But I see now in these recollections something formative about my relationship with language. I think that I have always loved writing because it asks for a nuanced balance of heeding and breaking the rules. From a grammatical purist’s perspective, I use too many em dashes and colons. I tend towards syntactically complex sentences with too many clauses and a risky habit of burying the antecedent. But much of this is done (not always well) under the auspices of voice: this is how I think, and I like to let the grammar follow. Beyond that, a lot of creative writing involves an elastic use of language: there are risks, transmutations, that do not always pan out. At the same time, I observe and respect the vast majority of grammatical rules with something like religious fervor. I worked as a copy editor for many years; I know my way around the MLA Style Manual.

I think, in short, that good writing is about understanding the rules well enough to break them on occasion — but only certain ones, and only when handled thoughtfully and usually in the name of meaningful style. And I think the same thing in life, though I am nine times out of ten following the rules at any given moment. But that mish-mash of experiences set against the backdrop of childhood summers remains a touchstone in my understanding of ethics both linguistic and personal. It startles me to think how often the two converge: art and life and art and life in an endless mirroring of one another.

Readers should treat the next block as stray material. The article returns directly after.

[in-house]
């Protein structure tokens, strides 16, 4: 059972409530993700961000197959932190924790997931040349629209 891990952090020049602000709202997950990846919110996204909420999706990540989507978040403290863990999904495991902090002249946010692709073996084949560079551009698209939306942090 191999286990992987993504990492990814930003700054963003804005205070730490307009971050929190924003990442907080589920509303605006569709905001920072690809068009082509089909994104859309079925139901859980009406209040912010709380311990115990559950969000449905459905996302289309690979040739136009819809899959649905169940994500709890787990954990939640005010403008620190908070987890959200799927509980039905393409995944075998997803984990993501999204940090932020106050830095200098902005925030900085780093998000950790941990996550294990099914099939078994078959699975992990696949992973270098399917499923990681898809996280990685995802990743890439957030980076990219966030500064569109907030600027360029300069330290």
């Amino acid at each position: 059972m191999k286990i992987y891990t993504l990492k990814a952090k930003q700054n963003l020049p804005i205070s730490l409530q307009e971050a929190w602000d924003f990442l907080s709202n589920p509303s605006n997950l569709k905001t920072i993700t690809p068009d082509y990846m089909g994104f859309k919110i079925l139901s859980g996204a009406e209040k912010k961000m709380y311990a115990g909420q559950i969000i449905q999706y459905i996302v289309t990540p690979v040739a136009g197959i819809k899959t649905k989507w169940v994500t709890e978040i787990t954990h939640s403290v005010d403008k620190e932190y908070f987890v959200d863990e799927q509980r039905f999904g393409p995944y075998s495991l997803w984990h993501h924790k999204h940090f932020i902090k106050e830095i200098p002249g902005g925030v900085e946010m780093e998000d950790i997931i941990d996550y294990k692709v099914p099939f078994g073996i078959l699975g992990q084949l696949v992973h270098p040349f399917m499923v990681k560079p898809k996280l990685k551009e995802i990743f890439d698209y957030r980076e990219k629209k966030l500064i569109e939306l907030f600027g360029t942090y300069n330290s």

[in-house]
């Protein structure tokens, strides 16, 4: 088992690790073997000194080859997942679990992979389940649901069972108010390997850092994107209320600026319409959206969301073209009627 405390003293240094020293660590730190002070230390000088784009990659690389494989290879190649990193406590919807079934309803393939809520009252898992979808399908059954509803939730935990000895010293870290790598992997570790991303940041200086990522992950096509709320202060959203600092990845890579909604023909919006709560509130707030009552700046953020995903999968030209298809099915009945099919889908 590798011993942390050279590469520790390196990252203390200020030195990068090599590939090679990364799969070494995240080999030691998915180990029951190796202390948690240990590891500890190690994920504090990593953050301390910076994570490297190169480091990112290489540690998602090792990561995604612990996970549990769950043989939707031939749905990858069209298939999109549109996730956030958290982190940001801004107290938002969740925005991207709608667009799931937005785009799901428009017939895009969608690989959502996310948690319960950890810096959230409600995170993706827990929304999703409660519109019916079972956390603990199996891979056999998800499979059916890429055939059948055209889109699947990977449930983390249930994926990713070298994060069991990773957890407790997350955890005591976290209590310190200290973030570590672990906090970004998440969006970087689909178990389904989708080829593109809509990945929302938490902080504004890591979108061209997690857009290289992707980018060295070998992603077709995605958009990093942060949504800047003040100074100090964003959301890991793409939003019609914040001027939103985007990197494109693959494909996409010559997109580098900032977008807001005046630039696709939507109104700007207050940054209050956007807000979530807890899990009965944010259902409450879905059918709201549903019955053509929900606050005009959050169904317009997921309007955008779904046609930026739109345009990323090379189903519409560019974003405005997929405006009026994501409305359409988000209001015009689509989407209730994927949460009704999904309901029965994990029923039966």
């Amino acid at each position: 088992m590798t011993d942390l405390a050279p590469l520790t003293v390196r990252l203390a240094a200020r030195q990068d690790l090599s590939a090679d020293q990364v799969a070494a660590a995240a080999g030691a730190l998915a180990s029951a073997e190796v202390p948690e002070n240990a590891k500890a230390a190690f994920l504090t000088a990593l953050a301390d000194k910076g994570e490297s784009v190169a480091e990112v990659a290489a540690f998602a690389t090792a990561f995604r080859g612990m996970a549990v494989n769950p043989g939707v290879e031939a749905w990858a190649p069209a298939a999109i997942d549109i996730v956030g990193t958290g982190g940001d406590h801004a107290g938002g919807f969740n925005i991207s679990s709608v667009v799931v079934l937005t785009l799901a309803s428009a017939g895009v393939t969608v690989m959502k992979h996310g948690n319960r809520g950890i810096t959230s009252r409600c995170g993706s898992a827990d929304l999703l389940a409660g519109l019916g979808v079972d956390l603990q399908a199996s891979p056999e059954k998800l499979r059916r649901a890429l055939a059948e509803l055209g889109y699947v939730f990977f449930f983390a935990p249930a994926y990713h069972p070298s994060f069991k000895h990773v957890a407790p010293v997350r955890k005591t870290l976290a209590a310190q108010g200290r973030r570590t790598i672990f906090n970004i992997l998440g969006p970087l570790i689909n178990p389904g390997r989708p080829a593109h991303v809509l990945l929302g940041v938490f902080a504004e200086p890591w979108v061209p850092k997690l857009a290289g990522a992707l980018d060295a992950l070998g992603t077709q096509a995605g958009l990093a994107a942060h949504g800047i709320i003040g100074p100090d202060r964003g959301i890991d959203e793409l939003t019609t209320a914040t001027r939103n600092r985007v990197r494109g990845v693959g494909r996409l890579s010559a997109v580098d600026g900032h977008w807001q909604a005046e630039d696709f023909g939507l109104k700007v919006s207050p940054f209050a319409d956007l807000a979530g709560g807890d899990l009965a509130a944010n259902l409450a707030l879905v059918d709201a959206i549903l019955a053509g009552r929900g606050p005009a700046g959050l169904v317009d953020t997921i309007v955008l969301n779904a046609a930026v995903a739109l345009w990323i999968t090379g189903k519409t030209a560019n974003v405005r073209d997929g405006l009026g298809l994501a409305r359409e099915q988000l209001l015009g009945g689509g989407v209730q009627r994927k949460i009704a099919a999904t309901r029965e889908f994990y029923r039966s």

+Fare la scarpetta!

+What would you tell your twenty-year-old self?

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+People LOVE this pair of Agolde jeans, and it’s on sale!